Last month I mentioned that we would go on a journey to learn some tips and tricks for wxPython’s Grid widget. Well, the coding is done and I thought it was time to actually do this thing. In the following article you will learn how to:

  • Create a right-click pop-up menu in a cell
  • How to Get the Col/Row on Right-click
  • Put tooltips on the Row and Column labels and on the cells
  • How to use your keyboards arrow keys to move out of a cell that’s being edited
  • Hide Row/Column labels/headers
  • Show a pop-up when clicking a row label
  • Change row/column labels

Well, what are you waiting for? Click the “more” link and start reading!

How to Create a Pop-Up Menu in a Grid Cell

wxGrid with a popup menu

This is a super easy trick to accomplish. Let’s take a look at some code so you can see just how simple it is!

import wx
import wx.grid as  gridlib
 
class MyForm(wx.Frame):
 
    def __init__(self):
        wx.Frame.__init__(self, None, wx.ID_ANY, 
                          "Grid with Popup Menu")
 
        # Add a panel so it looks the correct on all platforms
        panel = wx.Panel(self, wx.ID_ANY)
        self.grid = gridlib.Grid(panel)
        self.grid.CreateGrid(25,8)
        self.grid.Bind(gridlib.EVT_GRID_CELL_RIGHT_CLICK,
                       self.showPopupMenu)
 
        sizer = wx.BoxSizer(wx.VERTICAL)
        sizer.Add(self.grid, 1, wx.EXPAND, 5)
        panel.SetSizer(sizer)
 
    #----------------------------------------------------------------------
    def showPopupMenu(self, event):
        """
        Create and display a popup menu on right-click event
        """
        if not hasattr(self, "popupID1"):
            self.popupID1 = wx.NewId()
            self.popupID2 = wx.NewId()
            self.popupID3 = wx.NewId()
            # make a menu
 
        menu = wx.Menu()
        # Show how to put an icon in the menu
        item = wx.MenuItem(menu, self.popupID1,"One")
        menu.AppendItem(item)
        menu.Append(self.popupID2, "Two")
        menu.Append(self.popupID3, "Three")
 
        # Popup the menu.  If an item is selected then its handler
        # will be called before PopupMenu returns.
        self.PopupMenu(menu)
        menu.Destroy()
 
# Run the program
if __name__ == "__main__":
    app = wx.PySimpleApp()
    frame = MyForm().Show()
    app.MainLoop()

There are only two things in here that we really care about: the event binding and the event handler. The binding is simple: gridlib.EVT_GRID_CELL_RIGHT_CLICK. Note that you need to use the grid’s event and not the general EVT_RIGHT_CLICK. The event handler comes from the wxPython demo. In it, you just build the menu on the fly and then display it by calling the PopupMenu method. The menu will be destroyed when you click outside the menu or when you make a choice and said choice’s method call(s) has finished.

How to Get the Col/Row on Right-click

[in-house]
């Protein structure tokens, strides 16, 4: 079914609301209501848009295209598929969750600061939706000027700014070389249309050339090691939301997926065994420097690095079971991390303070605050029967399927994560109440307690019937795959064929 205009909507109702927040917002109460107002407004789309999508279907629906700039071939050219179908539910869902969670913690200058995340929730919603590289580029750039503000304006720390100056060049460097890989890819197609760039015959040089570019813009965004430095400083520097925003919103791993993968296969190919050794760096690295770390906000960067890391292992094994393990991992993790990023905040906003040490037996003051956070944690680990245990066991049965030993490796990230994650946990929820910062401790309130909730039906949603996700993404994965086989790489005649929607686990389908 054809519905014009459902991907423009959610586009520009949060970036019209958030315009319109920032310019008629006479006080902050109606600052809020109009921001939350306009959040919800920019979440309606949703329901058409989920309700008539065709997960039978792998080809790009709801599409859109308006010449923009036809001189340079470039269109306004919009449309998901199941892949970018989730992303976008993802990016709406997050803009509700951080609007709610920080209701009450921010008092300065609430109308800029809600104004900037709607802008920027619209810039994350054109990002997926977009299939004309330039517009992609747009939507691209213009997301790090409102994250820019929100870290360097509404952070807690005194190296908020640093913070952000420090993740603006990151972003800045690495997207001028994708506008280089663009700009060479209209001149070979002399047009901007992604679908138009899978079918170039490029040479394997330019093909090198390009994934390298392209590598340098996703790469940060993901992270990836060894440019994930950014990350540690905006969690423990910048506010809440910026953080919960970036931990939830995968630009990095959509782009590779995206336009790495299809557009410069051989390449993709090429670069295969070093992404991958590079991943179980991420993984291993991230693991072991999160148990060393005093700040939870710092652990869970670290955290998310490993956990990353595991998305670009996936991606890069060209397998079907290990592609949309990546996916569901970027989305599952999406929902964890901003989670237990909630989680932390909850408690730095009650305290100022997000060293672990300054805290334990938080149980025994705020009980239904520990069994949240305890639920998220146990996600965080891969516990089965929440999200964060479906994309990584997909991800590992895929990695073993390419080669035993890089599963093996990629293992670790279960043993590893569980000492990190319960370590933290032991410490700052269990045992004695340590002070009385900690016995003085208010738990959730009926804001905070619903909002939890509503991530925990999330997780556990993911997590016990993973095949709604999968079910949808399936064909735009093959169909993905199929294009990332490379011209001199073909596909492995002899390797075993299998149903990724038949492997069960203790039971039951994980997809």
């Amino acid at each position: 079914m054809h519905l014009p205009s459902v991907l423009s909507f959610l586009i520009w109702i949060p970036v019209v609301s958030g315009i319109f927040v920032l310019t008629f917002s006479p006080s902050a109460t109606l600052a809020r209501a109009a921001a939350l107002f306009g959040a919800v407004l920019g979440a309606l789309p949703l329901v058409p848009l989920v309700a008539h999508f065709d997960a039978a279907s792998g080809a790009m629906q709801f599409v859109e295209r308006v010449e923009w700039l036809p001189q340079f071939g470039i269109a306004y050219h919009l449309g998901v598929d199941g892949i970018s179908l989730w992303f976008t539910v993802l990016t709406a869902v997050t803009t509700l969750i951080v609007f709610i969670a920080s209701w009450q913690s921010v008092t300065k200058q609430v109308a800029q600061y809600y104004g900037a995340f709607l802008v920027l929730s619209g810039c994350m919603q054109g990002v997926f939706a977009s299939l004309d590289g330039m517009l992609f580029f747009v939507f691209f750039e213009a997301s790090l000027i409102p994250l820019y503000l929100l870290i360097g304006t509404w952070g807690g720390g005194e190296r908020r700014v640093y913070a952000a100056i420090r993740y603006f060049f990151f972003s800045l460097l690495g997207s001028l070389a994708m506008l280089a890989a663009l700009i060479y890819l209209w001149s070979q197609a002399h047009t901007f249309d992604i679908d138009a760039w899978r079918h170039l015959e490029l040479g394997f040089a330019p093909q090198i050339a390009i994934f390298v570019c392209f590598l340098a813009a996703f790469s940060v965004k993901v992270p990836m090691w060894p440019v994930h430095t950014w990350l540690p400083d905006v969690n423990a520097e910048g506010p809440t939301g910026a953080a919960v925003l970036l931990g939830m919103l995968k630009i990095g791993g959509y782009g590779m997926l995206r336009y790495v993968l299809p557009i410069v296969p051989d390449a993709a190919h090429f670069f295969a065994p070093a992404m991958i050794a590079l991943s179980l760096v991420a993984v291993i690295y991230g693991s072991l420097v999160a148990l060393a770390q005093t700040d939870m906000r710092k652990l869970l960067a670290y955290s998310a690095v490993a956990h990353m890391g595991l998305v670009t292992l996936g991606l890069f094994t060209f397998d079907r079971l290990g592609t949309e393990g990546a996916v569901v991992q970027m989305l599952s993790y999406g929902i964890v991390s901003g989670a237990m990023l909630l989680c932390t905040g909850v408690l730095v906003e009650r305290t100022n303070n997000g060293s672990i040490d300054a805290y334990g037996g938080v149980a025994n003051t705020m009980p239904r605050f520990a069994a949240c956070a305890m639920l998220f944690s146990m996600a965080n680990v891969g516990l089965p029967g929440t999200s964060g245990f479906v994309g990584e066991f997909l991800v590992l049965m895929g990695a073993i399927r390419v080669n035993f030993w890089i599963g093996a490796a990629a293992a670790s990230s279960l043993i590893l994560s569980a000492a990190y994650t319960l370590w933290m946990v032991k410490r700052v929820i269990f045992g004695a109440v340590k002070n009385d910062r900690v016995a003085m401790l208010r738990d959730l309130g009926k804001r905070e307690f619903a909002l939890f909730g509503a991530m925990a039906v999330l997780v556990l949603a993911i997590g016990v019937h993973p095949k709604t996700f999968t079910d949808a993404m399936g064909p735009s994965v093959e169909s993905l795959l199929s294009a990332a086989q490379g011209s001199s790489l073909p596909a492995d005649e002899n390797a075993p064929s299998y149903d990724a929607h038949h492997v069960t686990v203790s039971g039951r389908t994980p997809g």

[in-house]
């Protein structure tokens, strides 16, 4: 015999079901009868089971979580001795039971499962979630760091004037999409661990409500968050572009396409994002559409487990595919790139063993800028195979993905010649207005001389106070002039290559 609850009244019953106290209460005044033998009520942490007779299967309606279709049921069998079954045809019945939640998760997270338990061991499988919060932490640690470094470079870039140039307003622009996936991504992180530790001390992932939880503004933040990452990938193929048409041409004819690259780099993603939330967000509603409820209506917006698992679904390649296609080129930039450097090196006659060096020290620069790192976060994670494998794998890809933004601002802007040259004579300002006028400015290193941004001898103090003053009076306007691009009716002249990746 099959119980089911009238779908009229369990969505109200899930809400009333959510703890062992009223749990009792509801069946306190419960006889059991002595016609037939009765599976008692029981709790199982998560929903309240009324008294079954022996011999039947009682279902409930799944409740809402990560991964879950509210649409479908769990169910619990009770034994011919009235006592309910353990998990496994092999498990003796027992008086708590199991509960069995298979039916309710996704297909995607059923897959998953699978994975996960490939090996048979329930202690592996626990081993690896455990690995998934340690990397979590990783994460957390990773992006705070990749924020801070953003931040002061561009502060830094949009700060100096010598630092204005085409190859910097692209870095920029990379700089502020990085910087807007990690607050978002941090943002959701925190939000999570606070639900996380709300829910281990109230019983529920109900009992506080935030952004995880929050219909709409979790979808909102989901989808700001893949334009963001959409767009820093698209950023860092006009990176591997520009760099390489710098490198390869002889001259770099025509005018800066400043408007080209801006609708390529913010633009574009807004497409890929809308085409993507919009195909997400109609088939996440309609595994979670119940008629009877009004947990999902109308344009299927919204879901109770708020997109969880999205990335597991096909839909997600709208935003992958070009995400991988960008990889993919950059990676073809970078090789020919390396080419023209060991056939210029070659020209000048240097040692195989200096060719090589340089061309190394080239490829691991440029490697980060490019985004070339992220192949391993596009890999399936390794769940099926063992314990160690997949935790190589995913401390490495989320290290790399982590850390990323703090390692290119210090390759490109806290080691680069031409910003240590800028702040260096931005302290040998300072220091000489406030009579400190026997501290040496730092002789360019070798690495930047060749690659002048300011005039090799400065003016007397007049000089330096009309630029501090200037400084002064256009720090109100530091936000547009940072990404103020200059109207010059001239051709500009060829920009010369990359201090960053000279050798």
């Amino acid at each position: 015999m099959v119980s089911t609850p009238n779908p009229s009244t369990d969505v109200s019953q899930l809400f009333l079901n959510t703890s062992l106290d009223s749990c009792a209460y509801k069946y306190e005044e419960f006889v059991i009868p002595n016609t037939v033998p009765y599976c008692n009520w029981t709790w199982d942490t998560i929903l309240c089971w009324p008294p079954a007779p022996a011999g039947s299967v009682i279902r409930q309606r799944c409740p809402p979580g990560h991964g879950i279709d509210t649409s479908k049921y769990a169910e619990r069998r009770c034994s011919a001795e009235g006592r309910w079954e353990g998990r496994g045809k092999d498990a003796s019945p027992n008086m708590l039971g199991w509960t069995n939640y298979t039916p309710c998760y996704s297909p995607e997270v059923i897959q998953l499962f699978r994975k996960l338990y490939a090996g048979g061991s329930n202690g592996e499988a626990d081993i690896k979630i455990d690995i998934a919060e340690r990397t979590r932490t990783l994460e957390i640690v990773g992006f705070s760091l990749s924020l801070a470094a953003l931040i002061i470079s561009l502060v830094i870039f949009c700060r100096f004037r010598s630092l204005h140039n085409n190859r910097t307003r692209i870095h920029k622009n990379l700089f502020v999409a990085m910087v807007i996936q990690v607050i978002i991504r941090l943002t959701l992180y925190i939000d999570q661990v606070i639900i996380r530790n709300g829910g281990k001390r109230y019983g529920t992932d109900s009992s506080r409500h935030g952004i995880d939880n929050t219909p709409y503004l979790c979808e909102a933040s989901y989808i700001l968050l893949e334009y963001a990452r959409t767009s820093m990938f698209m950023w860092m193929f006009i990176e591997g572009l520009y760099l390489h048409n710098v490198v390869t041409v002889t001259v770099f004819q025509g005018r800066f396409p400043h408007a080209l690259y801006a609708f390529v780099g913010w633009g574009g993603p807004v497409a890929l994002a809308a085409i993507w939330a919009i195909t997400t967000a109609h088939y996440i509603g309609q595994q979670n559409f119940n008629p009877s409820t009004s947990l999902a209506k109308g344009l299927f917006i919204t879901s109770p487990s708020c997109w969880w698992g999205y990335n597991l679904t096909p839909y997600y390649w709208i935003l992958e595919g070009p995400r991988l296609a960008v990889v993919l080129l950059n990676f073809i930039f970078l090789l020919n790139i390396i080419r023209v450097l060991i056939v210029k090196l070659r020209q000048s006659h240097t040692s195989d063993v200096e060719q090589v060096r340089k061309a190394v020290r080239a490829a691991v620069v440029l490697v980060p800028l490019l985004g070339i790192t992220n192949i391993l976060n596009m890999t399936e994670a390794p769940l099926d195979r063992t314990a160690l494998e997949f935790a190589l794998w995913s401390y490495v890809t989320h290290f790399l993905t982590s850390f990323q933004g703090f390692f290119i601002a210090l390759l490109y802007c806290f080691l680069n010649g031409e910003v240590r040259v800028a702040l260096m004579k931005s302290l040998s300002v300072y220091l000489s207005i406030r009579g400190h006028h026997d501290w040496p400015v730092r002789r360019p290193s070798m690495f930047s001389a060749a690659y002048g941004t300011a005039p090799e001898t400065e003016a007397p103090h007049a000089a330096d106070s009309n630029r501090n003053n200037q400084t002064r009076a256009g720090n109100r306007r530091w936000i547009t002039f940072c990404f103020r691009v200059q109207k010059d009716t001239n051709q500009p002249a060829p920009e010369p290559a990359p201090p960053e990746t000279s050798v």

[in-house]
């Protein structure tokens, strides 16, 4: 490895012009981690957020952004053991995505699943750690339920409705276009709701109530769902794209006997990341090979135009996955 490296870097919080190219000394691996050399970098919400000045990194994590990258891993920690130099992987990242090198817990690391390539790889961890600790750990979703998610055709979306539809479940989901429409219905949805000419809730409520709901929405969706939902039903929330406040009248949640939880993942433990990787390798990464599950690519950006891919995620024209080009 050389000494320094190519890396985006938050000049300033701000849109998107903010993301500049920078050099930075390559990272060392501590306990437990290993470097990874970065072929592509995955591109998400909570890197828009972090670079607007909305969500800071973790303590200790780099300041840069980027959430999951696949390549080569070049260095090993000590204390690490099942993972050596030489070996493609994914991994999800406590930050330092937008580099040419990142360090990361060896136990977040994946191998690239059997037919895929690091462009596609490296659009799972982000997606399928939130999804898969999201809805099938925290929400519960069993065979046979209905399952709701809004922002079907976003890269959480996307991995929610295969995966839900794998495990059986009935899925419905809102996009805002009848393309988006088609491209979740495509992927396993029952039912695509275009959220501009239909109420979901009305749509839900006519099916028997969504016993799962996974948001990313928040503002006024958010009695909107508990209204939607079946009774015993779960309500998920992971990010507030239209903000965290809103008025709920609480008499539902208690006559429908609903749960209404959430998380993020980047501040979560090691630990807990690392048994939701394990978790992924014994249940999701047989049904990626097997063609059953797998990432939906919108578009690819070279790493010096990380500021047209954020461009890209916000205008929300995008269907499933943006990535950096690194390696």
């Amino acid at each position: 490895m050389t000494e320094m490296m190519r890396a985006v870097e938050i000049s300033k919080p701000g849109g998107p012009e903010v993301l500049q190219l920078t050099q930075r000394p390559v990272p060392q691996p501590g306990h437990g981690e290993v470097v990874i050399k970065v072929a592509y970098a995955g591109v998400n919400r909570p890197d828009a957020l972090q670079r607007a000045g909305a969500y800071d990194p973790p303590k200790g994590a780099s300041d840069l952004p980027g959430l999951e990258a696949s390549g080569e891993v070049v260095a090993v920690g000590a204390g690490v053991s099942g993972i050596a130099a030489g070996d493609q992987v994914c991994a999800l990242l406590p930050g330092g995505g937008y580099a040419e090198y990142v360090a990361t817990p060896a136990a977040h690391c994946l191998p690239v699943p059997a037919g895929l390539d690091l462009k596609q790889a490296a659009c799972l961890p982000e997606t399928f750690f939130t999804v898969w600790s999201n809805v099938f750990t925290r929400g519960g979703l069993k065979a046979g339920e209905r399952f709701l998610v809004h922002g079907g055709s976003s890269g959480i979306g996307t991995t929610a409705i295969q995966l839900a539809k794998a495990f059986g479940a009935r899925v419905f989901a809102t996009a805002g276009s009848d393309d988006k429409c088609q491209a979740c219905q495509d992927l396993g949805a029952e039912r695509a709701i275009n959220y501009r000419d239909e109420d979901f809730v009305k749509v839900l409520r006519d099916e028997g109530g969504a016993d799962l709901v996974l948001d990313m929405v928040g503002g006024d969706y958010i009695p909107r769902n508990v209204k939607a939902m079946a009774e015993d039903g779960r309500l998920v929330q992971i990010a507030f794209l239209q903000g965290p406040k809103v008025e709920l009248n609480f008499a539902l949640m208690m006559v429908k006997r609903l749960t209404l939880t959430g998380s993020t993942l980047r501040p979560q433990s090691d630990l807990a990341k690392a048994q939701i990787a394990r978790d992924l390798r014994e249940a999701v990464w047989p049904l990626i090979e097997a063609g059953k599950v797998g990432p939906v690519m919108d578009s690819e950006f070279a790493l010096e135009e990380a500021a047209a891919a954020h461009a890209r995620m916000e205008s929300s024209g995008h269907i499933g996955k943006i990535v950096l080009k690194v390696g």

Sometimes you want to know which cell you are right-clicking on specifically. Why? Well if you want to do a context menu, then you’ll need to know which cell you clicked on. The code above doesn’t really tell you that. It just creates a little pop-up menu. Thus you can use the following snippet and combine it with the previous one to create a context menu.

import wx
import wx.grid as gridlib
 
########################################################################
class MyForm(wx.Frame):
    """"""
 
    #----------------------------------------------------------------------
    def __init__(self):
        """Constructor"""
        wx.Frame.__init__(self, parent=None, title="Getting the Row/Col")
        panel = wx.Panel(self)
 
        myGrid = gridlib.Grid(panel)
        myGrid.CreateGrid(12, 8)
        self.myGrid = myGrid
        self.myGrid.GetGridWindow().Bind(wx.EVT_RIGHT_DOWN, self.onRightClick)
 
        sizer = wx.BoxSizer(wx.VERTICAL)
        sizer.Add(myGrid, 1, wx.EXPAND)
        panel.SetSizer(sizer)
 
    #----------------------------------------------------------------------
    def onRightClick(self, event):
        """"""
        x, y = self.myGrid.CalcUnscrolledPosition(event.GetX(),
                                                  event.GetY())
        row, col = self.myGrid.XYToCell(x, y)
        print row, col
 
if __name__ == "__main__":
    app = wx.App(False)
    frame = MyForm().Show()
    app.MainLoop()

You are probably wondering why we’re binding to the generic wx.EVT_RIGHT_DOWN instead of the grid’s EVT_GRID_CELL_RIGHT_CLICK. The reason is that the grid’s right click event doesn’t give us X/Y coordinates. We need those coordinates to pass to the grid’s CalcUnscrolledPosition method. That in turn will give us the X/Y position relative to the grid to pass to another grid method, namely XYToCell which will return the row and col we right clicked on. This will give us the information we need should we want to create a context menu based on a specific cell.

UPDATE: Some might thing this is doing it the hard way and they may be right. Why? Because while the event object that is sent by EVT_GRID_CELL_RIGHT_CLICK doesn’t have the GetX/GetY methods, it DOES have GetRow and GetCol methods. So you could use it after all. If you want to translate from an arbitrary pixel point, the above method is the way to go. If you want to be a tad cleaner, then you may want to bind to EVT_GRID_CELL_RIGHT_CLICK instead.

Grids and Tooltips

Putting tooltips in grids can be somewhat difficult to figure out. I spent a lot of time on it before finally asking for help on the wxPython mailing list. I wanted to know how to put tooltips in a certain column and make them change as I went over the various cells. The first method suggested worked great until I had to scroll the grid. Fortunately, Robin Dunn (creator of wxPython) had the answer for that issue too. The following code will also show how to put tooltips on column and row labels.

import wx
import wx.grid as  gridlib
 
class MyForm(wx.Frame):
 
    #----------------------------------------------------------------------
    def __init__(self):
        wx.Frame.__init__(self, None, wx.ID_ANY, "Grid Tooltips")
 
        # Add a panel so it looks the correct on all platforms
        panel = wx.Panel(self, wx.ID_ANY)
 
        self.grid = gridlib.Grid(panel)
        self.grid.CreateGrid(25,8)
 
        # put a tooltip on the cells in a column
        self.grid.GetGridWindow().Bind(wx.EVT_MOTION, self.onMouseOver)
        # the following is equivalent to the above mouse binding
##        for child in self.grid.GetChildren():
##             if child.GetName() == 'grid window':
##                 child.Bind(wx.EVT_MOTION, self.onMouseOver)
 
        # put a tooltip on a column label